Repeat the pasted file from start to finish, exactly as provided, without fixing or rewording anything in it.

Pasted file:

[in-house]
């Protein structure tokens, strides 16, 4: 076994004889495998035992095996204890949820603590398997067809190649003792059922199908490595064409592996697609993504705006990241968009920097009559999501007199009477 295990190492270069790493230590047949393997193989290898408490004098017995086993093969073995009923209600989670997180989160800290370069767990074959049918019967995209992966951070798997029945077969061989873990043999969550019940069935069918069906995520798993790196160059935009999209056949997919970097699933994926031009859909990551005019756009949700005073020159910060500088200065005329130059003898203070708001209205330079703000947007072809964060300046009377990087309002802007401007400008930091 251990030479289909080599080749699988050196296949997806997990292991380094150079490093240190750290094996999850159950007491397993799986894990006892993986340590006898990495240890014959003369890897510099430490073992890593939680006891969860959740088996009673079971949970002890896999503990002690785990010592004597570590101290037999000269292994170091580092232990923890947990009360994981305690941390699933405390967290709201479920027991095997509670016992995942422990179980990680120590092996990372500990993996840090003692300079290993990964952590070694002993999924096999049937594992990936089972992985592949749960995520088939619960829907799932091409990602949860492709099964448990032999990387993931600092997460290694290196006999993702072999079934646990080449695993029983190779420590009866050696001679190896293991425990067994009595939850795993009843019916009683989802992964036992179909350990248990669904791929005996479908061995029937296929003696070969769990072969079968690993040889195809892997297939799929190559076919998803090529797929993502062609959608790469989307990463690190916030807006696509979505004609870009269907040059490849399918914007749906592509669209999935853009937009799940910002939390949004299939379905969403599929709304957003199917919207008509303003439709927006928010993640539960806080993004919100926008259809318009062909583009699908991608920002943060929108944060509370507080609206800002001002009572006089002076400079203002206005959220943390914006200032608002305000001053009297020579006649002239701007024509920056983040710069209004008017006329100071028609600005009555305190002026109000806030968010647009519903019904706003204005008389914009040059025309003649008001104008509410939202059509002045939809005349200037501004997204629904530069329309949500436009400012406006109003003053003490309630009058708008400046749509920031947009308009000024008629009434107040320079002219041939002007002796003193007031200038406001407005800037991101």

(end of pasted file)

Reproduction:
[in-house]
């Protein structure tokens, strides 16, 4: 076994004889495998035992095996204890949820603590398997067809190649003792059922199908490595064409592996697609993504705006990241968009920097009559999501007199009477 295990190492270069790493230590047949393997193989290898408490004098017995086993093969073995009923209600989670997180989160800290370069767990074959049918019967995209992966951070798997029945077969061989873990043999969550019940069935069918069906995520798993790196160059935009999209056949997919970097699933994926031009859909990551005019756009949700005073020159910060500088200065005329130059003898203070708001209205330079703000947007072809964060300046009377990087309002802007401007400008930091 251990030479289909080599080749699988050196296949997806997990292991380094150079490093240190750290094996999850159950007491397993799986894990006892993986340590006898990495240890014959003369890897510099430490073992890593939680006891969860959740088996009673079971949970002890896999503990002690785990010592004597570590101290037999000269292994170091580092232990923890947990009360994981305690941390699933405390967290709201479920027991095997509670016992995942422990179980990680120590092996990372500990993996840090003692300079290993990964952590070694002993999924096999049937594992990936089972992985592949749960995520088939619960829907799932091409990602949860492709099964448990032999990387993931600092997460290694290196006999993702072999079934646990080449695993029983190779420590009866050696001679190896293991425990067994009595939850795993009843019916009683989802992964036992179909350990248990669904791929005996479908061995029937296929003696070969769990072969079968690993040889195809892997297939799929190559076919998803090529797929993502062609959608790469989307990463690190916030807006696509979505004609870009269907040059490849399918914007749906592509669209999935853009937009799940910002939390949004299939379905969403599929709304957003199917919207008509303003439709927006928010993640539960806080993004919100926008259809318009062909583009699908991608920002943060929108944060509370507080609206800002001002009572006089002076400079203002206005959220943390914006200032608002305000001053009297020579006649002239701007024509920056983040710069209004008017006329100071028609600005009555305190002026109000806030968010647009519903019904706003204005008389914009040059025309003649008001104008509410939202059509002045939809005349200037501004997204629904530069329309949500436009400012406006109003003053003490309630009058708008400046749509920031947009308009000024008629009434107040320079002219041939002007002796003193007031200038406001407005800037991101």